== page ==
Page:An argosy of fables.djvu/308

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250
ORIENTAL FABLES

return evil for good, I will willingly let you sting me, and will consent to my own death."

The Snake looked around and saw a Buffalo grazing afar off in the desert. "Come," said he, "I will ask the Buffalo to decide the question for us."

Accordingly, the Snake and the Camel Driver crossed through the desert to the Buffalo, and the Snake said, "Oh, Buffalo, what is the recompense of good?"

The Buffalo answered, "If you ask according to the creed of men, the return for good is evil. For many years I gave my master a calf each year, and filled my master's house with milk and butter; but when I became old and could give nothing more, he ceased to care for me, and turned me out into the desert."

The Snake then said to the Camel Driver, "You see I was right! Prepare yourself to receive my sting."

The Camel Driver replied, "It is not good law to decide a case on the evidence of only one witness. Let us seek another and abide by what he says."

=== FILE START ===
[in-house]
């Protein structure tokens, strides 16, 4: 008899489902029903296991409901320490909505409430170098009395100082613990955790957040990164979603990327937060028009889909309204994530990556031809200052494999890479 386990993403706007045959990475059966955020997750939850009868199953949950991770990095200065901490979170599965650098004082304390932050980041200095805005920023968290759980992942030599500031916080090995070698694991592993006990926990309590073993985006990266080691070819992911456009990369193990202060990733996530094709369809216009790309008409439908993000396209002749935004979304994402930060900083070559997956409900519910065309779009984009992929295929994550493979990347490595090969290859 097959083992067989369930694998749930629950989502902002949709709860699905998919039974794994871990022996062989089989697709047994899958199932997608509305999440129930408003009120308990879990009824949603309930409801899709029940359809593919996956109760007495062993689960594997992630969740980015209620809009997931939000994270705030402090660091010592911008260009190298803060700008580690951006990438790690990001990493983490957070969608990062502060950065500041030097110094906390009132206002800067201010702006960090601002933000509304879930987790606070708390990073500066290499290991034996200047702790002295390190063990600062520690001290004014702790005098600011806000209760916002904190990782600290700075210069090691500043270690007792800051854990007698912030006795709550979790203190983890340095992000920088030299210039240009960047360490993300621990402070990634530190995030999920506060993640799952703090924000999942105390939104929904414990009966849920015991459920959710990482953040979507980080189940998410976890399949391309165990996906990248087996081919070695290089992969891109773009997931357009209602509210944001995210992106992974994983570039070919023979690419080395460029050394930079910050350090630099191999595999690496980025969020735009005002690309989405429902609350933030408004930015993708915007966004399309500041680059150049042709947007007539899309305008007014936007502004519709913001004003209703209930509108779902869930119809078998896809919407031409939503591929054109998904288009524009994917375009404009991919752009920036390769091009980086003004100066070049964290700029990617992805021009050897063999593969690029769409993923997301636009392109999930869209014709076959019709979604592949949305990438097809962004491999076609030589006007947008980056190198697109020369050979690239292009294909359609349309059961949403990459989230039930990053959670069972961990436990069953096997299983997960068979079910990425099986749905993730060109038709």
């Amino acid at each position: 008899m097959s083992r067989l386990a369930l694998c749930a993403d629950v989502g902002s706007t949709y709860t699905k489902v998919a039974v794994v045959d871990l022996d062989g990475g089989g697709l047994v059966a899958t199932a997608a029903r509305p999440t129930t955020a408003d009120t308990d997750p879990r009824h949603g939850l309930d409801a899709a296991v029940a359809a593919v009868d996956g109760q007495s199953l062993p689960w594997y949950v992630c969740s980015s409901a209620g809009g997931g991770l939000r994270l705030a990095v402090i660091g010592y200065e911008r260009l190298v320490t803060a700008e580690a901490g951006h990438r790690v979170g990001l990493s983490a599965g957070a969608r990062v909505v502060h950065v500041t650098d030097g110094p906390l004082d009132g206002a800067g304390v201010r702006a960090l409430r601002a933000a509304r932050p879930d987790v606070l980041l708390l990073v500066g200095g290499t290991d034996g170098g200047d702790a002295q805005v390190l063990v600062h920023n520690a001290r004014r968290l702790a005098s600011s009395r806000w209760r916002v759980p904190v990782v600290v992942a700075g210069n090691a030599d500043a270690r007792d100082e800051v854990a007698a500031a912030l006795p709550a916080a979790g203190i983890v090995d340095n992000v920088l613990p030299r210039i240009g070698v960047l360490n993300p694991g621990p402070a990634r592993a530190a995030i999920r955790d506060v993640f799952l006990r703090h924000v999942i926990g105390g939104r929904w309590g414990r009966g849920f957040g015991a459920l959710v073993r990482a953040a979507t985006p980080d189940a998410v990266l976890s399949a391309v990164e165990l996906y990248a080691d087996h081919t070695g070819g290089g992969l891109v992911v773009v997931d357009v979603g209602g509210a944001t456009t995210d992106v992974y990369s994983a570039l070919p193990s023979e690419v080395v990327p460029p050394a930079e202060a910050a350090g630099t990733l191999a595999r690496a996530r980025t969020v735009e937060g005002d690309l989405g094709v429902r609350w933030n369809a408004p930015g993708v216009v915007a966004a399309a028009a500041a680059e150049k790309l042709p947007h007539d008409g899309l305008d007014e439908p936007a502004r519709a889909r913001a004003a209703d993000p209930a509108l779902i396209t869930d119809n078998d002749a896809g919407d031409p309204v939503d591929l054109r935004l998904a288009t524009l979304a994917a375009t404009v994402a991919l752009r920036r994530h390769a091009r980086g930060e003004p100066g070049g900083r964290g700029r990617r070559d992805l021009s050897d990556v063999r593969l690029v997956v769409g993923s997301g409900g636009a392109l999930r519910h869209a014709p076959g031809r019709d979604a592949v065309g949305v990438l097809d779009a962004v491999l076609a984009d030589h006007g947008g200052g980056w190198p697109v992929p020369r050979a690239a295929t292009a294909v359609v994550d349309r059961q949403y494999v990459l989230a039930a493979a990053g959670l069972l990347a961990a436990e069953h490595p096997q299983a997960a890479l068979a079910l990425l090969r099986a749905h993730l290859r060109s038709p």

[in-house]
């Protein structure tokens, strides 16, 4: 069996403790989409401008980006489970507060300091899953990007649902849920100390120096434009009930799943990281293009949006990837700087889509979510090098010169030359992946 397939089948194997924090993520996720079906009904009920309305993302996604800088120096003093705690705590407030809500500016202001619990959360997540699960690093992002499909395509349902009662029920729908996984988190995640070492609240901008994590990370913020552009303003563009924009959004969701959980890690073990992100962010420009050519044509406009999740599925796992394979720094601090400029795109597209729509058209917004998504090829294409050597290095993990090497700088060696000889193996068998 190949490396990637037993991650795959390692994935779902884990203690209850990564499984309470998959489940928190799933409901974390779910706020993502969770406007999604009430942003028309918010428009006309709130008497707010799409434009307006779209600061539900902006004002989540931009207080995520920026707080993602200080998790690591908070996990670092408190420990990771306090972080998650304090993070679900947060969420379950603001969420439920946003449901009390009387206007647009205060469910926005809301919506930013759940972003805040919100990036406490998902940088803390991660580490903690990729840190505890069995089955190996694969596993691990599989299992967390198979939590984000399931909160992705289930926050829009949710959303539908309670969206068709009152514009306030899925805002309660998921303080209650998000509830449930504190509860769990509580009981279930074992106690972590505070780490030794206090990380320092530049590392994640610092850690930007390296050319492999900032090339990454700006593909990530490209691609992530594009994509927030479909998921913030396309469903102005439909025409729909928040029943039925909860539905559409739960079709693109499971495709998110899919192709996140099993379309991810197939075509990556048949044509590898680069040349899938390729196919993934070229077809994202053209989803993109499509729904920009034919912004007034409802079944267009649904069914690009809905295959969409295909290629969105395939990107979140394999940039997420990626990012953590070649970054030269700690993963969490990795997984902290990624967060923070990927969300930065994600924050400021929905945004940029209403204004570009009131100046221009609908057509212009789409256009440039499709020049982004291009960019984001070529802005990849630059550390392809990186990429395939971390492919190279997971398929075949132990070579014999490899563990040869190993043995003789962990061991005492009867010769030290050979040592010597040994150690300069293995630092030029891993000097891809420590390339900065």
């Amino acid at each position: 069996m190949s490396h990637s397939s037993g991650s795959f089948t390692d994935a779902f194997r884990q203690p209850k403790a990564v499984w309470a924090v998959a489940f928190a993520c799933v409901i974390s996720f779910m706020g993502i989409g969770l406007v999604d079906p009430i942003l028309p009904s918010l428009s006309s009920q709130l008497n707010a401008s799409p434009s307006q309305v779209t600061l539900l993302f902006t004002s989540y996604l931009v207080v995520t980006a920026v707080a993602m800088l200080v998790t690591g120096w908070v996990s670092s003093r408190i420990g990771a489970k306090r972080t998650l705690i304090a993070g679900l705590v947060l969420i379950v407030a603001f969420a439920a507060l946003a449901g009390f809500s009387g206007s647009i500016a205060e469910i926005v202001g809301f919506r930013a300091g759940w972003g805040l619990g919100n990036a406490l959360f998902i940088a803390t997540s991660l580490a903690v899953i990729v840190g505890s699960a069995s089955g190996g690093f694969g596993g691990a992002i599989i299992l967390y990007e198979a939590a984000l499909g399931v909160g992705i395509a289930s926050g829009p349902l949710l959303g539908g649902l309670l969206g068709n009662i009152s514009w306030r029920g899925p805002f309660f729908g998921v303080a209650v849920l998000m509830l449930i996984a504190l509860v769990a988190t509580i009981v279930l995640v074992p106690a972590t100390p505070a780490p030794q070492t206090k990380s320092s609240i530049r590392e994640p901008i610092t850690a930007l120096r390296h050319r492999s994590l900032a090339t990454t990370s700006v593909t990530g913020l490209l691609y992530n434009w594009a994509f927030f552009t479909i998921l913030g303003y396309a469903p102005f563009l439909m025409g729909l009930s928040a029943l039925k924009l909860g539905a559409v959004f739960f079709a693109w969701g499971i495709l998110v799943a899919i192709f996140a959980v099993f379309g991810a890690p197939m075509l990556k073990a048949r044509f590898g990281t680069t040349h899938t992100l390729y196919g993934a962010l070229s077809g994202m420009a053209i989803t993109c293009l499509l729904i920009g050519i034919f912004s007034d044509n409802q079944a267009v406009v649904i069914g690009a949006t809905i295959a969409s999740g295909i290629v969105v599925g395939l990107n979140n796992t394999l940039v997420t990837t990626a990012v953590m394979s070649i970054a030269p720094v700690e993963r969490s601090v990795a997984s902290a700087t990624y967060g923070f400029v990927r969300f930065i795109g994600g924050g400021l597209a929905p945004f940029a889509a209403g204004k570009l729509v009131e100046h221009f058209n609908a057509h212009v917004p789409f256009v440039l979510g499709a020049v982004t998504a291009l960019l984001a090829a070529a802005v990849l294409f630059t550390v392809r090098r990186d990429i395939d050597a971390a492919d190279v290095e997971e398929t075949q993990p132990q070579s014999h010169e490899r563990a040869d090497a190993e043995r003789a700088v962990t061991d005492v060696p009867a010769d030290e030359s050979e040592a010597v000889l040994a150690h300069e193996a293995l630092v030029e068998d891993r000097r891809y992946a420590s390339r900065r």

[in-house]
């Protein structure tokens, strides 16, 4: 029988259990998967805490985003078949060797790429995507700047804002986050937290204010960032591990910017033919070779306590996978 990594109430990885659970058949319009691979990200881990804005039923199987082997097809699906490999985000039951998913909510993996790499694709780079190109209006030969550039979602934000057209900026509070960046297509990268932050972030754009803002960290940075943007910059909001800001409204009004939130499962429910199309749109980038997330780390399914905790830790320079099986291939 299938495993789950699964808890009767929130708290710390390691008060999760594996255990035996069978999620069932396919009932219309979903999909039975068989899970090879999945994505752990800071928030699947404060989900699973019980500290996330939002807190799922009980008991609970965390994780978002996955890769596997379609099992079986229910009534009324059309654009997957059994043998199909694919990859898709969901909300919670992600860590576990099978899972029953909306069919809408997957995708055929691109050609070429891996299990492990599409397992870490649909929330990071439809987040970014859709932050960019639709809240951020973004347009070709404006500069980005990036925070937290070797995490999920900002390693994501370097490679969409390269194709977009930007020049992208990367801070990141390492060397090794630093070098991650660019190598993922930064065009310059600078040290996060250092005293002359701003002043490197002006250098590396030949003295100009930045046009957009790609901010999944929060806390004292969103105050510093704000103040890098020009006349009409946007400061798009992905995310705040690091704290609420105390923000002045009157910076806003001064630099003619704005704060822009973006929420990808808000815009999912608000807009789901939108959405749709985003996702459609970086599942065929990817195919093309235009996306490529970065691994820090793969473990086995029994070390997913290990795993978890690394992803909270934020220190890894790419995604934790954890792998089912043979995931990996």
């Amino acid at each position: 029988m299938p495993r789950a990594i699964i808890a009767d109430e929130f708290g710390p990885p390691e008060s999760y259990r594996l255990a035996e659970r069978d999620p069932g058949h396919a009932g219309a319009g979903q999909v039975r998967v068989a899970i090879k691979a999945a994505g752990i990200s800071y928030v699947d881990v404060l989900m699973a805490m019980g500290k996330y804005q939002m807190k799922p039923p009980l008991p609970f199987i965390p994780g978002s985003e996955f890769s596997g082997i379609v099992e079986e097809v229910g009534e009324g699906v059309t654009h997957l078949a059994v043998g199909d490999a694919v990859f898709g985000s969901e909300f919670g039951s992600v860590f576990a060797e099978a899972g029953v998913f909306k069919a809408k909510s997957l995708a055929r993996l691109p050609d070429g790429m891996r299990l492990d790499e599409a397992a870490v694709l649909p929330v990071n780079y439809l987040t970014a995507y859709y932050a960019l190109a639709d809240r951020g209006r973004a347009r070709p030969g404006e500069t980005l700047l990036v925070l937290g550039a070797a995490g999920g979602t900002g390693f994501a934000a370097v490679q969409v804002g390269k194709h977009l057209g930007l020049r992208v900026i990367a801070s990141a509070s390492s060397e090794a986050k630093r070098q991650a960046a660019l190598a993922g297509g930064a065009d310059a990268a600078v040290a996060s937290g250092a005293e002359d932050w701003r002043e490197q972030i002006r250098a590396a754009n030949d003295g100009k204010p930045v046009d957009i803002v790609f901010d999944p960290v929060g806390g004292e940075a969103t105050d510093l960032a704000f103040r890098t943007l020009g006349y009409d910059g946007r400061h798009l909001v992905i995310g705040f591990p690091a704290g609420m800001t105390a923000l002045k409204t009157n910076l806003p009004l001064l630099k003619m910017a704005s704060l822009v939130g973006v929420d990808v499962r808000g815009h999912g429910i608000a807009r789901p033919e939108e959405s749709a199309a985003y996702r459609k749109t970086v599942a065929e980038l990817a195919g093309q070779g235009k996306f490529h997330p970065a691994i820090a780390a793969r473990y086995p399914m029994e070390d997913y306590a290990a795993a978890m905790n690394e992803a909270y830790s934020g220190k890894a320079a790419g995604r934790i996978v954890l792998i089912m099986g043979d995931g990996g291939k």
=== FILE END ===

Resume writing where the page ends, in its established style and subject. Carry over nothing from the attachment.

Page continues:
The Snake again looked around and saw a tree, "Come," said he, "and let us ask that tree to decide for us."

So they came together to the foot of the tree, and the Snake enquired of it, "What is the recompense for good?"

The tree replied, "According to the custom of men the return for good is evil. The proof is as follows: I am a tree, grown in this wild region, standing here for the service of every passerby. When a weary traveller, overpowered by the heat, comes forth from the desert, he rests for a while beneath my shade. Then, when he opens his eyes again, he exclaims, 'Such a branch is suitable as a handle for my axe, and such a portion is fit and proper for my shovel;